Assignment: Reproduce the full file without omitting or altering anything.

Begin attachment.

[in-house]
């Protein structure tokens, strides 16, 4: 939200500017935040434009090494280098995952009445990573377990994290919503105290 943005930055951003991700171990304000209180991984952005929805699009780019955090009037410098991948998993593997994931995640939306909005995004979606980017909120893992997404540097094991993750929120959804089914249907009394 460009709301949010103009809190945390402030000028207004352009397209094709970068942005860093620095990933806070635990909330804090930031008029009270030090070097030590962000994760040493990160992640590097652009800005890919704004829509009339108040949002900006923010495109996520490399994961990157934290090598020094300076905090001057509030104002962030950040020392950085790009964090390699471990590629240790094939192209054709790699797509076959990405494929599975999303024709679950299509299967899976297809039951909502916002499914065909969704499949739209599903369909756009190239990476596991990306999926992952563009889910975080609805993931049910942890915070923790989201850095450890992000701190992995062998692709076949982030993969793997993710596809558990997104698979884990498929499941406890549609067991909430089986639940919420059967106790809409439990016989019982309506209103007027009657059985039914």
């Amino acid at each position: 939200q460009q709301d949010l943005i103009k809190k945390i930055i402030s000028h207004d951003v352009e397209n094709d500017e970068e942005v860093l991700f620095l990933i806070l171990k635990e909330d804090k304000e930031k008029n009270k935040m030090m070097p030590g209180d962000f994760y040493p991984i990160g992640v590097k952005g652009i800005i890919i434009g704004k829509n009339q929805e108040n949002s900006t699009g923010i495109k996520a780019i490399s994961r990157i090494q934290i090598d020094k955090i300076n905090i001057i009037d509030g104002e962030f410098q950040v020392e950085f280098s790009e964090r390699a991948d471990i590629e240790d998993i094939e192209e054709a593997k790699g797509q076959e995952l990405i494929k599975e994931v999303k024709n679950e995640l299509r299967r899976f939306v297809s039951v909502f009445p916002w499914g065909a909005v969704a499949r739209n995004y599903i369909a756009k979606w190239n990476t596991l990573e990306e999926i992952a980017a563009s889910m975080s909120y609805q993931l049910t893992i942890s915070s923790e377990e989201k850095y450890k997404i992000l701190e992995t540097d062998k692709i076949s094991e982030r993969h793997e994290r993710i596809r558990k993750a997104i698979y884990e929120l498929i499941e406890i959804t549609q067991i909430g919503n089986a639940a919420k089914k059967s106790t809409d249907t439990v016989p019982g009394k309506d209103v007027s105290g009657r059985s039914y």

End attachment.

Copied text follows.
[in-house]
């Protein structure tokens, strides 16, 4: 939200500017935040434009090494280098995952009445990573377990994290919503105290 943005930055951003991700171990304000209180991984952005929805699009780019955090009037410098991948998993593997994931995640939306909005995004979606980017909120893992997404540097094991993750929120959804089914249907009394 460009709301949010103009809190945390402030000028207004352009397209094709970068942005860093620095990933806070635990909330804090930031008029009270030090070097030590962000994760040493990160992640590097652009800005890919704004829509009339108040949002900006923010495109996520490399994961990157934290090598020094300076905090001057509030104002962030950040020392950085790009964090390699471990590629240790094939192209054709790699797509076959990405494929599975999303024709679950299509299967899976297809039951909502916002499914065909969704499949739209599903369909756009190239990476596991990306999926992952563009889910975080609805993931049910942890915070923790989201850095450890992000701190992995062998692709076949982030993969793997993710596809558990997104698979884990498929499941406890549609067991909430089986639940919420059967106790809409439990016989019982309506209103007027009657059985039914």
């Amino acid at each position: 939200q460009q709301d949010l943005i103009k809190k945390i930055i402030s000028h207004d951003v352009e397209n094709d500017e970068e942005v860093l991700f620095l990933i806070l171990k635990e909330d804090k304000e930031k008029n009270k935040m030090m070097p030590g209180d962000f994760y040493p991984i990160g992640v590097k952005g652009i800005i890919i434009g704004k829509n009339q929805e108040n949002s900006t699009g923010i495109k996520a780019i490399s994961r990157i090494q934290i090598d020094k955090i300076n905090i001057i009037d509030g104002e962030f410098q950040v020392e950085f280098s790009e964090r390699a991948d471990i590629e240790d998993i094939e192209e054709a593997k790699g797509q076959e995952l990405i494929k599975e994931v999303k024709n679950e995640l299509r299967r899976f939306v297809s039951v909502f009445p916002w499914g065909a909005v969704a499949r739209n995004y599903i369909a756009k979606w190239n990476t596991l990573e990306e999926i992952a980017a563009s889910m975080s909120y609805q993931l049910t893992i942890s915070s923790e377990e989201k850095y450890k997404i992000l701190e992995t540097d062998k692709i076949s094991e982030r993969h793997e994290r993710i596809r558990k993750a997104i698979y884990e929120l498929i499941e406890i959804t549609q067991i909430g919503n089986a639940a919420k089914k059967s106790t809409d249907t439990v016989p019982g009394k309506d209103v007027s105290g009657r059985s039914y």